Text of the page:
Solution: Step 1: Place the points into a matrix. Step 2: Translate point A to the origin, that is, -2- along the x- axis and -10 along the y Axis, as shown in Figure 3.11(b). Step 3: Rotate the object 30 degrees about the z-axis, as shown is Figure 3.12(c). Step 4: Translate point A to its original position as shown in Figure 3.12(d). Step 5: Scale the object to half its original size, as shown is Figure 3.13(e).

First step

Step 2 and 3

Final step

3.11 2D Reflection R= Reflection about y-axis

Reflection about any arbitrary Point T= R= T1=

Reflection about arbitrary axis: T1=T1= a) Coordinate transformation to move the line so it passes through o. b) Rotation to make the x-axis align with the given line T2=T2=

c) Reflection about the x-axis R= d) Rotation back by an angle  T 3 = The concatenated matrix expressing the above steps is defined by

Reflection about an arbitrary axis y=mx+cReflection of the object

3.12 3D TRANSFORMATION A trailer with a lower-attachment An energy-fuel vehicle

3.13 3D Scaling (a) Local Scaling: (b) Overall Scaling : Overall scaling can be achieved by the following transformation matrix where the final coordinates need to be normalized where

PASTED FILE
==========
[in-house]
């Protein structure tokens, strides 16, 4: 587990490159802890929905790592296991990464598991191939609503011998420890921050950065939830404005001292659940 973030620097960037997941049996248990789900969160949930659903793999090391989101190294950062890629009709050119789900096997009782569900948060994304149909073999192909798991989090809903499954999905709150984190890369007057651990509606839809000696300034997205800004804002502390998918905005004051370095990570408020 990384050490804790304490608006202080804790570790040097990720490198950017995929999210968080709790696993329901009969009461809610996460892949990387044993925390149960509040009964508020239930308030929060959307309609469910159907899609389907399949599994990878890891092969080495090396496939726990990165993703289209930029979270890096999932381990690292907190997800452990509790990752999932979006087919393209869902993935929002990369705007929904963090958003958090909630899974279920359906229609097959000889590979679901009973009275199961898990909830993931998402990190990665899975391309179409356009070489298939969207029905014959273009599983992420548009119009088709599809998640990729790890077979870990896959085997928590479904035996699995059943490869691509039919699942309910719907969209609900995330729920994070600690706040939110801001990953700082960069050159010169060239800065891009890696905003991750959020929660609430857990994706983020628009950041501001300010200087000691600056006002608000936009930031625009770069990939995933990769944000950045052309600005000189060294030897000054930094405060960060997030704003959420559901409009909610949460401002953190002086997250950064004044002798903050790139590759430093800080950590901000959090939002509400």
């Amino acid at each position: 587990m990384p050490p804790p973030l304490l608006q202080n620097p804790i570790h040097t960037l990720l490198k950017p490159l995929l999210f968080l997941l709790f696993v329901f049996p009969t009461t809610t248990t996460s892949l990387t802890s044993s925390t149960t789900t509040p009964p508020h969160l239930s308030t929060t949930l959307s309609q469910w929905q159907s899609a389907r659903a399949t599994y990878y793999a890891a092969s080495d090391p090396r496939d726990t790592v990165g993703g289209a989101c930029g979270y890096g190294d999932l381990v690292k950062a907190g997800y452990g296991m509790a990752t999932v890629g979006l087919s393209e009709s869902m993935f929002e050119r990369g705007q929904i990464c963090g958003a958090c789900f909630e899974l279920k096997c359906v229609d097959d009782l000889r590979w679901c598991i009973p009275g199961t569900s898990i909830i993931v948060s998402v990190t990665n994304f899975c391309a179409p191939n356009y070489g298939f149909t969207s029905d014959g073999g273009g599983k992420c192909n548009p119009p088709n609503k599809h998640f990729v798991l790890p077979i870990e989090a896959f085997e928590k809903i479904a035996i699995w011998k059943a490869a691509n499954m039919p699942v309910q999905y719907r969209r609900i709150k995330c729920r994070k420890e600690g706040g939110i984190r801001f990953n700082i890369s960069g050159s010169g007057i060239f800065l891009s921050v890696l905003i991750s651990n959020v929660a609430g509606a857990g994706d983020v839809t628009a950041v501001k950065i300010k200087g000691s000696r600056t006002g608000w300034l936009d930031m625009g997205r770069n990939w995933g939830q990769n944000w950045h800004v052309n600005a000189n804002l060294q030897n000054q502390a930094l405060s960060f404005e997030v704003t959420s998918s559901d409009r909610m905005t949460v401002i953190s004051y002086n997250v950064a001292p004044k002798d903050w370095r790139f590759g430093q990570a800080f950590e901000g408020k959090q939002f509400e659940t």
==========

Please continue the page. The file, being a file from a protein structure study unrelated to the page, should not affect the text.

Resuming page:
Overall scaling

C = R = Then Let

Figure 3.21 Application of zooming effect in computer graphics

3D Scaling

3.14 3D Rotation of objects RxRx Rotation about x-axis

R -1 = = R T Or

R y = Rotation about y-axis R z = Rotation about z-axis

Example 3.5: Rotation in 3D Space The box shown in Figure 3.26(A) will demonstrate rotation about an axis in 3D space. The box shown in the figure is at the initial starting point for all three rotations. The labeled points of the box listed in matrix format (see Sec. 3.3) are used with the transformation rotation matrices, equations (3.37), (3.39), and (3.40), to obtain the new coordinates after rotation (rotations are in a counterclockwise direction in this example)